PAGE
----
Briefings for Ger Deering on appointment as Information Commissioner and Commissioner for Environmental Information

The Information Commissioner was told government departments and public bodies were failing to resource Freedom of Information (FOI) properly and that public servants were not being given enough training to make good quality decisions.

A briefing for the recently appointed Information Commissioner Ger Deering said that public bodies had consistently failed to allocate enough resources to adequately fund FOI.

It also highlighted the failure of public bodies to make sure those tasked with making decisions had enough access to training, support, and expertise.

The analysis stands in stark contrast to comments made by Public Expenditure Minister Michael McGrath who has repeatedly claimed FOI is “robust and functioning well”.

The briefing – which was prepared late last year by officials – paints a somewhat bleak picture of information access in Ireland saying the Information Commissioner needed to do more to ensure public bodies dedicated adequate resources to FOI.

It said: “[We have] had very few interactions in recent years with heads of [public] bodies who might need some encouragement to make such commitments and it is an area in which we should do more.”

The briefing said FOI decision making was almost always “tagged on as an additional function” to civil servants who had other jobs.

And it said that FOI officers tended to be replaced quite regularly, thus “continuing the cycle of inexperienced decision makers making decisions”.

The Information Commissioner had themselves recruited somebody to develop an outreach programme to help public bodies whose decision making they considered “deficient”. However, this person had left their post with significant delays in filling the vacancy.

“As such, we have undertaken very little outreach work since May 2021,” said the briefing, “which we are keen to restart.”

The Information Commissioner (OIC) said they had their own difficulties in keeping staff with many of their senior staff taking advantage of a “mobility scheme” to move elsewhere in the public service.

The briefing explained: “OIC is experiencing higher staff turnover and are facing lengthy delays in having vacancies filled. The problems are more acute for the OIC, given the specific skills set we believe to be necessary for high calibre case workers.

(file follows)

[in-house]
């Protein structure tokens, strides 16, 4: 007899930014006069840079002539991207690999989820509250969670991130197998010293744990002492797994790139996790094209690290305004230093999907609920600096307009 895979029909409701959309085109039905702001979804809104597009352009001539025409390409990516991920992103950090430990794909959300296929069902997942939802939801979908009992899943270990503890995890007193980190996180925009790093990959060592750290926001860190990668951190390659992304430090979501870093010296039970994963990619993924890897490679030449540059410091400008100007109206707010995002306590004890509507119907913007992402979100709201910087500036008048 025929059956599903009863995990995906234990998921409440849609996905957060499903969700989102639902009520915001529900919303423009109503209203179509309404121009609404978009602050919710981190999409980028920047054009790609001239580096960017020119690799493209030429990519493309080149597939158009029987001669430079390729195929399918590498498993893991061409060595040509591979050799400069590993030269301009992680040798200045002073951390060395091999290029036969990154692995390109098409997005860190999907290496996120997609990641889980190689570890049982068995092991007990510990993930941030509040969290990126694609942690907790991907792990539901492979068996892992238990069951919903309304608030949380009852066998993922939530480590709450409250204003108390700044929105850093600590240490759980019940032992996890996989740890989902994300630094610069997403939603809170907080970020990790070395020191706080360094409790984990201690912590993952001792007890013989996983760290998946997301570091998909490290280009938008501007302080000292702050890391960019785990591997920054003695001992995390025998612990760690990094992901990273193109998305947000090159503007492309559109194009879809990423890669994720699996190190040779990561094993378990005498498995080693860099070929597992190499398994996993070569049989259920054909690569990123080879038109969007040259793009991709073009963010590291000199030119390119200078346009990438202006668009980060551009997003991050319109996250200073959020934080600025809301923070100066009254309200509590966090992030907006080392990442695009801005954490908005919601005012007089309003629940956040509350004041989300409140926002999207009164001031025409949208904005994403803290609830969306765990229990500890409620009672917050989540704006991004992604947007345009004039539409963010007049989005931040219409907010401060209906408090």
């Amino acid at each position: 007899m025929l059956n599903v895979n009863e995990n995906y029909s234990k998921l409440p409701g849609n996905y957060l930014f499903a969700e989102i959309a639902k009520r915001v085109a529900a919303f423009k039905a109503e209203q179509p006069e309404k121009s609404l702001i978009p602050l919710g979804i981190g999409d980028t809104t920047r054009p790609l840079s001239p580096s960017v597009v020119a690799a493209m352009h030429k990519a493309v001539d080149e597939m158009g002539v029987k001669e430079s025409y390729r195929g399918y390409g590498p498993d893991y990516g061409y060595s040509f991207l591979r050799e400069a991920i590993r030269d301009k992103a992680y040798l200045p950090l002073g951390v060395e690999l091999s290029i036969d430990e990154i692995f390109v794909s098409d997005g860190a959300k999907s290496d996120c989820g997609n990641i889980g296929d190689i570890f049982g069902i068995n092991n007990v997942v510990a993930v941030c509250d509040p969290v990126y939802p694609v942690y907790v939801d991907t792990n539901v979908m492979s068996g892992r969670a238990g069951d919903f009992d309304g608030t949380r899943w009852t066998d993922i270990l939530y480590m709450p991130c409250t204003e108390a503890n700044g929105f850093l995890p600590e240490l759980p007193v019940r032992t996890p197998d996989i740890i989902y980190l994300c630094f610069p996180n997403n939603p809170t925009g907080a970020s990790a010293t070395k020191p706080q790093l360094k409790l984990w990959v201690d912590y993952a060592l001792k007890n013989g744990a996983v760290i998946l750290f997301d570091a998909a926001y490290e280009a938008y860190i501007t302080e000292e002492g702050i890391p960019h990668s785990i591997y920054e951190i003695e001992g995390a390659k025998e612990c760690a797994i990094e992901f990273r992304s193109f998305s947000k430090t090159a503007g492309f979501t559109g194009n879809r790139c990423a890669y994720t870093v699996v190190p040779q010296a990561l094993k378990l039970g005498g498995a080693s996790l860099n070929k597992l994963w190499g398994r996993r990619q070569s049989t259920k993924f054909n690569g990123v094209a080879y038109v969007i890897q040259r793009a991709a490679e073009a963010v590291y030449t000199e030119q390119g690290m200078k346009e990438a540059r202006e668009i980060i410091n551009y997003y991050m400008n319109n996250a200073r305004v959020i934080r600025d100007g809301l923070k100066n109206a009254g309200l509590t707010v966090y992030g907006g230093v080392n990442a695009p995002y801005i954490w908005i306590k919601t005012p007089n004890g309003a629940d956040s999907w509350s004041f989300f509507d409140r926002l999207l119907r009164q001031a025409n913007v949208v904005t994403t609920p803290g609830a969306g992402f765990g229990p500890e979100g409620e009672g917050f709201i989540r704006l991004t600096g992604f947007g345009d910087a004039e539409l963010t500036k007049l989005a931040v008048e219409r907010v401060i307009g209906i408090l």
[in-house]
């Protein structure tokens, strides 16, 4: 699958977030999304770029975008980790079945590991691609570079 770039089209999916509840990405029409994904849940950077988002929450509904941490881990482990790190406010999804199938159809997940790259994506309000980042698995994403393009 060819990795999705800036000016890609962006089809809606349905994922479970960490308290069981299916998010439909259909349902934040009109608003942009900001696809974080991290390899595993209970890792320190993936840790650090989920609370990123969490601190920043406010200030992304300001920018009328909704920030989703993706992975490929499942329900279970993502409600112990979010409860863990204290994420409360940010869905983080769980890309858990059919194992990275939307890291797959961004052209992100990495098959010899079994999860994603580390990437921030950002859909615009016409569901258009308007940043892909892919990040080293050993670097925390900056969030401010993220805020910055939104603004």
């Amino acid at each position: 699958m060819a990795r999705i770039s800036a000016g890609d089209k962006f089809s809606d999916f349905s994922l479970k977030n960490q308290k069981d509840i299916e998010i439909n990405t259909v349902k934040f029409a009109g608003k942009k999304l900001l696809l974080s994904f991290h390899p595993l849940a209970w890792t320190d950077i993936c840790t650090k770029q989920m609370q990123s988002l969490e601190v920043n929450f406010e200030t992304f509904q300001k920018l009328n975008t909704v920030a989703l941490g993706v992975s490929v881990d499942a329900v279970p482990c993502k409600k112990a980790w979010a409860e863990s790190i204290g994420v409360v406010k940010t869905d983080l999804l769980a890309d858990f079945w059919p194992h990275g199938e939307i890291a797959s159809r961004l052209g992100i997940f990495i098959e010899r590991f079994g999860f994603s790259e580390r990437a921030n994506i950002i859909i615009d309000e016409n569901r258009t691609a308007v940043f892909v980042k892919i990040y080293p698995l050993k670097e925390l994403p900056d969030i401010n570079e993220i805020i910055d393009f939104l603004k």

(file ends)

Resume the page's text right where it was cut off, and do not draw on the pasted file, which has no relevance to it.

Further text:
“OIC has lost significant expertise in recent years, and it has a relatively inexperienced team overall. This is not helpful in circumstances where demand for our services has been increasing.”

The new Information Commissioner was also told of the “significant resource implications” of FOI decisions being appealed to court in terms of time and costs.

They said this influenced their approach to “engagement with parties to a review” and the level of detail they provided in their decisions.

The briefing concluded: “It remains an ongoing concern.”

A separate briefing for Ger Deering on FOI’s sister system for requesting records, the Access to Information on the Environment (AIE) Regulations, detailed how cases in that area had doubled in the space of three years.

It said that the current environmental and housing crises meant this would continue and explained how negative findings had been made against Ireland on how it dealt with such requests by the Aarhus Convention Compliance Committee.

A slideshow presentation said that in one year 19% of cases they received were ending up in the High Court, but that this had brought “clarity to the law” and a subsequent fall-off in court appeals.

A spokesman for the Information Commissioner said that since the briefing was drafted in November last year, they had been able to recruit three additional staff.

He said: “In addition, existing staff have continued to further develop the skills and knowledge required to carry out their roles.”

The spokesman said that the newly appointed commissioner Ger Deering planned to engage with public bodies and raise all the issues highlighted in the briefing, including the lack of resources and training for information access.